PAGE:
The question required that we reference instances of time travel that are not simply "a misperception of the amount of time that passed". One could argue that King Raivata's story in the Mahabharata was such a misperception. Others might argue differently, but here's an alternative answer for the first group:
Although not 2000 years old, there are examples from before The Time Machine (1895) that involve actually jumping from one time to another.
A Connecticut Yankee in King Arthur's Court (1889) by Mark Twain
This is the first one I thought of. Partial summary from Wikipedia:
In the book, a Yankee engineer from Connecticut is accidentally transported back in time to the court of King Arthur, where he fools the inhabitants of that time into thinking he is a magician—and soon uses his knowledge of modern technology to become a "magician" in earnest, stunning the English of the Early Middle Ages with such feats as demolitions, fireworks and the shoring up of a holy well.
This is very clearly time travel. The Yankee was in modern times, then he was in the past.
"The Chronic Argonauts" (1888) by H.G. Wells
This is a short story precursor to the Time Machine. Partial summary from Wikipedia:
A third-person narrator describes the arrival of a mysterious inventor to the peaceful Welsh town of Llyddwdd. Dr. Moses Nebogipfel takes up residence in a house neglected after the deaths of its former inhabitants. The simple rural folk become apprehensive about Nebogipfel's activities in the house and suspect him of witchcraft. ... reveals that Nebogipfel is an "Anachronic Man" whose genius drives him to seek out a time more suited to his abilities.
I haven't read the story myself, but according to @Hypnosifl, the story describes the travel as "Locomotion along lines of duration". This might be some kind of continuous movement, but considering how it's going backwards it would be hard to characterize it as a misperception of the passage of time.
"The Clock that Went Backward" (1881) by Edward Page Mitchell
This is a short story that Wikipedia claims is "the first instance of using a time machine for time travel, and the first instance of a temporal paradox in fiction". The citation for this claim links to a book by Paul J. Nahin called Time Machines: Time Travel in Physics, Metaphysics, and Science Fiction which contains a review of time travel in fiction. It describes the time travel device like so:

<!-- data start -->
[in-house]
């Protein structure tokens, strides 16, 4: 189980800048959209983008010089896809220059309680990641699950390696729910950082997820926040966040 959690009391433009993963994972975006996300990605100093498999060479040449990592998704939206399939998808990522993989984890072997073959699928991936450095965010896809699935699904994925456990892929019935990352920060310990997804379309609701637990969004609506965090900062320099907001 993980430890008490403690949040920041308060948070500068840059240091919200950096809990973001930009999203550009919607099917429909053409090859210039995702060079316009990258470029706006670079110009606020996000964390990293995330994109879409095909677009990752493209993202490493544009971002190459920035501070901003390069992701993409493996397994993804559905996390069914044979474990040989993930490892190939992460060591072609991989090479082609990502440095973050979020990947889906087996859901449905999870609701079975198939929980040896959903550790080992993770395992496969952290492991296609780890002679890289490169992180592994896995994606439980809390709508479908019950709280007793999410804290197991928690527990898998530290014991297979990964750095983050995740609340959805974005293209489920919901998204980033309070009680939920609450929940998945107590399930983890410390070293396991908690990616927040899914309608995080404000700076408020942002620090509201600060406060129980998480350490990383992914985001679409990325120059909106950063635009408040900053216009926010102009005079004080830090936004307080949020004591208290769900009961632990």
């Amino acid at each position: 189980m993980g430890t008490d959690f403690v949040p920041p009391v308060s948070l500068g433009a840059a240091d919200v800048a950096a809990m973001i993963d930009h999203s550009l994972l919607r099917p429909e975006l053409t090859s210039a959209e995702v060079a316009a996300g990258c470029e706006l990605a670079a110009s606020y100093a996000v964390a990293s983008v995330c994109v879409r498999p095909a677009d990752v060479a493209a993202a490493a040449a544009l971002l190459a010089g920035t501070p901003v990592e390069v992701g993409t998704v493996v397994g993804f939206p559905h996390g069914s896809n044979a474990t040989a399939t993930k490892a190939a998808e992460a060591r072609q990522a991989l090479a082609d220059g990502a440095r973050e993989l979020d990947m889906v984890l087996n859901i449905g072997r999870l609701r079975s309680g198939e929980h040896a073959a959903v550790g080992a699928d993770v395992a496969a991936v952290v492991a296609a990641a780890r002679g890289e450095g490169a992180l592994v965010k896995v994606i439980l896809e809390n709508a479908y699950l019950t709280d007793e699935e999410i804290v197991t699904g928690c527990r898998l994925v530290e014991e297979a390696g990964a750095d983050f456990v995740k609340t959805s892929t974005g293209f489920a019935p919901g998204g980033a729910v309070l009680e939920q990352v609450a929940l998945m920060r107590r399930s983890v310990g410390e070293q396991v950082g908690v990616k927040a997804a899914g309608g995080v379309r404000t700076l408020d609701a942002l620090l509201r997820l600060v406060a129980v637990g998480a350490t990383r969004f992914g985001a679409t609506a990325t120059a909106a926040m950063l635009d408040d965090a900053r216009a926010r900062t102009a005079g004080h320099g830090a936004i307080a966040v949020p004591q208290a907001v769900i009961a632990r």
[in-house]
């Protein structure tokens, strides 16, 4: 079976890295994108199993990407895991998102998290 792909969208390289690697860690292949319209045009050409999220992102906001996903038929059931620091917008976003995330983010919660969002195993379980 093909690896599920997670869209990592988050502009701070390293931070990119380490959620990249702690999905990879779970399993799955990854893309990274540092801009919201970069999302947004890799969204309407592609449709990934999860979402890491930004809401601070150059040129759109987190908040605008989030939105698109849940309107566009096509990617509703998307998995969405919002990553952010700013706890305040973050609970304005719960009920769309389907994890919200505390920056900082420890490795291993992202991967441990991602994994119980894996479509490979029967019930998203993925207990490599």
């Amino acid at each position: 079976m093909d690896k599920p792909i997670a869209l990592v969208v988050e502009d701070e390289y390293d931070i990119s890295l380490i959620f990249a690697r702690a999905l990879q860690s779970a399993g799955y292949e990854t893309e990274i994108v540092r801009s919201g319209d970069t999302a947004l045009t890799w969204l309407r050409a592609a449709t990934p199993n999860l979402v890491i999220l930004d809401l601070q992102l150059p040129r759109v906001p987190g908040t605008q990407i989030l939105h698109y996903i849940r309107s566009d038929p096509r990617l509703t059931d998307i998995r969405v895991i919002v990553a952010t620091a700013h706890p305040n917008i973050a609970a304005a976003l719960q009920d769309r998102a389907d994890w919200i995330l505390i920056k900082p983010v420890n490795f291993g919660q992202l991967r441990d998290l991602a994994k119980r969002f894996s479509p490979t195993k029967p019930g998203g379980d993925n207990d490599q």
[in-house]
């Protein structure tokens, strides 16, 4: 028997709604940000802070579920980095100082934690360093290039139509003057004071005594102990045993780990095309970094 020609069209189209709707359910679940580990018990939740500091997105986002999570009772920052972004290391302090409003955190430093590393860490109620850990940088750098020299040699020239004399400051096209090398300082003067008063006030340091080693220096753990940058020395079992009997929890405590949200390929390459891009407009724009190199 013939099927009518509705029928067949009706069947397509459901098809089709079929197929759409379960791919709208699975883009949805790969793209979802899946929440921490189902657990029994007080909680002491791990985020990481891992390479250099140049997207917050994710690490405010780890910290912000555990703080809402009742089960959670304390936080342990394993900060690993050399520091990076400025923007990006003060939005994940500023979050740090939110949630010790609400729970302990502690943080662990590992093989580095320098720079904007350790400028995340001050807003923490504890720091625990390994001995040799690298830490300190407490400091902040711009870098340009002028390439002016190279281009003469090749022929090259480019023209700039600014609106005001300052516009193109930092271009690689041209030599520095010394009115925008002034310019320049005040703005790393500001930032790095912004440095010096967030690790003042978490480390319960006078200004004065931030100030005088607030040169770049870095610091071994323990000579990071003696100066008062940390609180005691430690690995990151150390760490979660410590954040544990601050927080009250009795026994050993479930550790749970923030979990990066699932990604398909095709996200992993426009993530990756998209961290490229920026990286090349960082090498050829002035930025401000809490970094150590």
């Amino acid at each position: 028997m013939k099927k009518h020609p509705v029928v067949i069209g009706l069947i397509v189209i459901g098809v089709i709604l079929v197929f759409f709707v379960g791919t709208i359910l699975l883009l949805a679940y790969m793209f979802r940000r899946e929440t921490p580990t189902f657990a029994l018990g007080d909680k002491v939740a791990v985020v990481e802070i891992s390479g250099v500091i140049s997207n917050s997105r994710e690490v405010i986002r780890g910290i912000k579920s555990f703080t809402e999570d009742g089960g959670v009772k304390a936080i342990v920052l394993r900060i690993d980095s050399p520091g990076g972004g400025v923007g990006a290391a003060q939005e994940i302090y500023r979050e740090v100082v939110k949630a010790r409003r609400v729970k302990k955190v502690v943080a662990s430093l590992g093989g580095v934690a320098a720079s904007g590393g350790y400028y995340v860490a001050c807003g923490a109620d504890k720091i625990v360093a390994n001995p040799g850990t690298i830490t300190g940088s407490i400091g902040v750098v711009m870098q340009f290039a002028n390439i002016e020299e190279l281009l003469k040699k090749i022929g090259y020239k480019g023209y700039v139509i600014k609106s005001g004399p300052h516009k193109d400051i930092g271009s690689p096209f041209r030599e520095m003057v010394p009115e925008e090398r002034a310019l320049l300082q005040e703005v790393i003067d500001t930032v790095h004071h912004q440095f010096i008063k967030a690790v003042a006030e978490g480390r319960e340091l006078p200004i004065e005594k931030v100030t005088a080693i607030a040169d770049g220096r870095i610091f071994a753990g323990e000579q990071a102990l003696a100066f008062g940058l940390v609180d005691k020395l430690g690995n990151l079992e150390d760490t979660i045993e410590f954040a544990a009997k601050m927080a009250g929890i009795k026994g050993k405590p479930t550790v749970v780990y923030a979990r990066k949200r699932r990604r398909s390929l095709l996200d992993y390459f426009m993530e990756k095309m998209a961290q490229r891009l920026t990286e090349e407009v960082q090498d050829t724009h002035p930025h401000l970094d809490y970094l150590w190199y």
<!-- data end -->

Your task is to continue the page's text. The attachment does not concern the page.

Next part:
The mechanism of Mitchell's time machine, an eight-foot-high, sixteenth-century Dutch clock, is quite simplistic, even bordering on fantasy. It is simply stated that if the clock runs backward, then it travels backward in time - a rather disappointing explanation.
Like "The Chronic Argonauts", this appears to be a continuous motion backwards through time. According to @Hypnosifl, the story states that
The hands were whirling around the dial from right to left with inconceivable rapidity. In this whirl we ourselves seemed to be borne along. Eternities seemed to contract into minutes while lifetimes were thrown off at every tick.
Again, though, this is movement backwards. As this is movement through time in a different direction, rather than simply at a different speed, it seems to be a clear example of time travel.
That may be the earliest use of a device to travel in time, but in a Wikipedia article called Time Travel, there is a section on the history of the time travel concept, in which there are multiple possible examples earlier than 1881. The earliest of those examples which looks to me to be clearly not a dream or vision, and not someone simply sleeping into a later time Rip van Winkle style, is from 1836.
In The Forebears of Kalimeros: Alexander, son of Philip of Macedon (1836), by Alexander Veltman
the narrator rides to ancient Greece on a hippogriff, meets Aristotle, and goes on a voyage with Alexander the Great before returning to the 19th century (Wikipedia)
In my research, I ran across numerous blogs referring to this as the first Russian science fiction novel, and as the first novel using time travel. These aren't exactly authoritative sources, though.